The Public Policy Institute of California’s latest compilation of voter facts reveals the growth of non-affiliated voters in the state. Within the past ten years, registering as a non-affiliated voter increased by 5.6 percent:
As of February 2013, the share of California voters who say they are registered as independent (also known as “decline to state” or “no party preference”) is 20.9 percent — up from 15.3 percent in 2003.
Voter registration with the Democratic party slightly increased with an extra half-percent (43.9 percent to 44.4 percent), but Republican registration experienced a large dip. PPIC states there are 100,000 less Republican voters in California, a decrease of 6.3 percent (35.2 to 28.9).
The Republican Party is trying to regain its influence and become more significant in California politics under new leadership. New GOP Chairman Jim Brulte has already called for the party to “leave its comfort zones,” but may face a steeper uphill battle with independent-minded voters.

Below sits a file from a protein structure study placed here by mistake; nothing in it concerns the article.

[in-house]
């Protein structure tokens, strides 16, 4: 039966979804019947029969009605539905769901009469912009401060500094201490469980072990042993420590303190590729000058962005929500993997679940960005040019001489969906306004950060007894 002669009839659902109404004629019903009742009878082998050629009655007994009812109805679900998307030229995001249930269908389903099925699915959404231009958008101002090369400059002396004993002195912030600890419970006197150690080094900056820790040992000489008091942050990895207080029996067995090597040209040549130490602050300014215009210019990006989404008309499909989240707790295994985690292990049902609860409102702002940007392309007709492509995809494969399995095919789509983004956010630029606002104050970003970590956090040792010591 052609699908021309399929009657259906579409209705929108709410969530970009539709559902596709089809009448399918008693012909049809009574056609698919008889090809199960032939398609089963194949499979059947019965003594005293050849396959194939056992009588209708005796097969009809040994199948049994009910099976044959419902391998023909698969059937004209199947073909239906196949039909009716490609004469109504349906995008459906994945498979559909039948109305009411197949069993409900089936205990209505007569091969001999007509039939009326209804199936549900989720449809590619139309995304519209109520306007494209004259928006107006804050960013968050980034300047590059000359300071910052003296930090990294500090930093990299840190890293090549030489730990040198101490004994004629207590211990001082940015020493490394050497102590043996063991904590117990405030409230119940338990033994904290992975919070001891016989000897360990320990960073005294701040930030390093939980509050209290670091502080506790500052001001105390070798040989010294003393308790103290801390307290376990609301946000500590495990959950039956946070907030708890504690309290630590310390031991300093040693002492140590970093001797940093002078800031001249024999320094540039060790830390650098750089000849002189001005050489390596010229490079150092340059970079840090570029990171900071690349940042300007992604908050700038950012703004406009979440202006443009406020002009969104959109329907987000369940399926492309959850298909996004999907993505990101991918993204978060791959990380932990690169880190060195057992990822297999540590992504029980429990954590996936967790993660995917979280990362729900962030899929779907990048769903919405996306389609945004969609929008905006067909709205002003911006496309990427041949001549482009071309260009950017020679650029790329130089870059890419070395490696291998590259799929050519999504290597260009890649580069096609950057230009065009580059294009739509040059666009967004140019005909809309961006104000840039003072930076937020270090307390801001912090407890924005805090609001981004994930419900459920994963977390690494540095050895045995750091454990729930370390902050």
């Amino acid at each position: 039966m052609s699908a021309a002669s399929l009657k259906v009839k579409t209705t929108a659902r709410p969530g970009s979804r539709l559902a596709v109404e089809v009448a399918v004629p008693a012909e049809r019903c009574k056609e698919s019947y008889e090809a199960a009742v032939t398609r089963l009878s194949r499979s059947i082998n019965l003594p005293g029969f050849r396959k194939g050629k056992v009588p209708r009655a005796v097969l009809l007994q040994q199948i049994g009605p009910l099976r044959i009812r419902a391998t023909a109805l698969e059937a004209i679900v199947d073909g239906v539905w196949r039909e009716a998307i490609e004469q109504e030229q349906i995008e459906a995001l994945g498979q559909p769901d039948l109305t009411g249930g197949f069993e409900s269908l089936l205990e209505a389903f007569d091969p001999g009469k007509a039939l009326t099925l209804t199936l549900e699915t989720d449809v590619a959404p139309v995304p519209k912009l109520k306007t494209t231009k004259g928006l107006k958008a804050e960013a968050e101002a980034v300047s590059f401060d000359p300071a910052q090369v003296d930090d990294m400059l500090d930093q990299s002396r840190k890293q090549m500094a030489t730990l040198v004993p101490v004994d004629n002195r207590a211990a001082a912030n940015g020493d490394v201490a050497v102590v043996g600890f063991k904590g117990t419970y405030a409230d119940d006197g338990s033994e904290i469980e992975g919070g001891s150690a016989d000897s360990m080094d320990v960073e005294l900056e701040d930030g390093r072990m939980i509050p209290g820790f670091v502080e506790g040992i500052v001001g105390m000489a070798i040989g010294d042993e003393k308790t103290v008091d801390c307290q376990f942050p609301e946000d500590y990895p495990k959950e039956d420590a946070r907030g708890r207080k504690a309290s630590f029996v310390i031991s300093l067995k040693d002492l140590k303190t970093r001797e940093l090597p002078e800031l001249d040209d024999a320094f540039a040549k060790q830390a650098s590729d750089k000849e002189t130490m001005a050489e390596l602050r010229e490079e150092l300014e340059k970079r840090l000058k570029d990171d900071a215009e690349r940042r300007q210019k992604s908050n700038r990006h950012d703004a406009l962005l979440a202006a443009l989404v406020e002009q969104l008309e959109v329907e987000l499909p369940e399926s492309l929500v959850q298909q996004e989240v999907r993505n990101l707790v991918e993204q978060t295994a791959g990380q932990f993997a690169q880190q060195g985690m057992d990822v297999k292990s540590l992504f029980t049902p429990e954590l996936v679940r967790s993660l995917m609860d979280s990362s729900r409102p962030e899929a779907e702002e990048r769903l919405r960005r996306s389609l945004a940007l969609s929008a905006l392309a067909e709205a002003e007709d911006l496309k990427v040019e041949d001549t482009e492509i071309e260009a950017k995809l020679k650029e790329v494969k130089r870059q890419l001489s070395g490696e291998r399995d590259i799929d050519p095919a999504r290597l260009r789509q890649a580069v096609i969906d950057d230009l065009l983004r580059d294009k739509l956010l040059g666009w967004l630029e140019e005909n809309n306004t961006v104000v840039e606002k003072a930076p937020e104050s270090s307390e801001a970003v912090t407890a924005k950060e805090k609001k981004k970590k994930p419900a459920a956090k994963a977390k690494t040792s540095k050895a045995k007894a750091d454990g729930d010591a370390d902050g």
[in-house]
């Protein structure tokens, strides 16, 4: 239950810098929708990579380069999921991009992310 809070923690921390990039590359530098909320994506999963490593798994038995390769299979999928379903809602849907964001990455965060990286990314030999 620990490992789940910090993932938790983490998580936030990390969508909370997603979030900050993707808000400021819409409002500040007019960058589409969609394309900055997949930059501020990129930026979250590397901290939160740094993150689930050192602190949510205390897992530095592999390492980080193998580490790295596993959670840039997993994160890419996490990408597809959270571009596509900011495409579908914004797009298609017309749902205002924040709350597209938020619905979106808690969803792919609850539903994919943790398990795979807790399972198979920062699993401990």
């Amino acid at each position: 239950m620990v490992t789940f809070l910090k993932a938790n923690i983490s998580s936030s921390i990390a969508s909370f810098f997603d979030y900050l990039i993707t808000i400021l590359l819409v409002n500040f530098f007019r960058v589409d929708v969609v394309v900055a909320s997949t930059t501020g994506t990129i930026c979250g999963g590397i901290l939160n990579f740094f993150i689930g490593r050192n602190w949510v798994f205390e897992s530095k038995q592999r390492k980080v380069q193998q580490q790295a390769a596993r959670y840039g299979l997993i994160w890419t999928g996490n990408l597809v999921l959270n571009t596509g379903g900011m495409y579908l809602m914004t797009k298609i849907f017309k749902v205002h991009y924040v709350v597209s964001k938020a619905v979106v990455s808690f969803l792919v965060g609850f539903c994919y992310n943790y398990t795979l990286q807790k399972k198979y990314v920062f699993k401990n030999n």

Despite non-affiliated voter status, 41 percent of them say that they lean Democrat in elections while 29 percent lean Republican and 30 percent can go either way.
The two major parties may also have a difficulty convincing younger voters, who tend to remain politically independent:
About half of independent likely voters (49%) are college graduates, compared to fewer Democrats (39%) and Republicans (34%). Independents have the highest share of likely voters age 18 to 34 (28%), compared to Democrats (22%) and Republicans (15%).
Independent voters reached their highest point just before the June 2012 primary election when a record-high registration hit 21.3 percent. Third-parties are also growing in the state, but PPIC revealed in 2012 that third parties may find it difficult to attract independent voters:
Seven in 10 independent likely voters (71%) say they would prefer to remain unaffiliated even if there was a political party that was a good reflection of their political views.
It’s important to keep in mind that non-affiliated, independent voters are not politically homogeneous. An increase of independents in California means an increase diversity of opinion and less predictable voter behavior.
For a full breakdown of the PPIC’s data and analysis, read the report here, or refer to its chart on likely voters in California: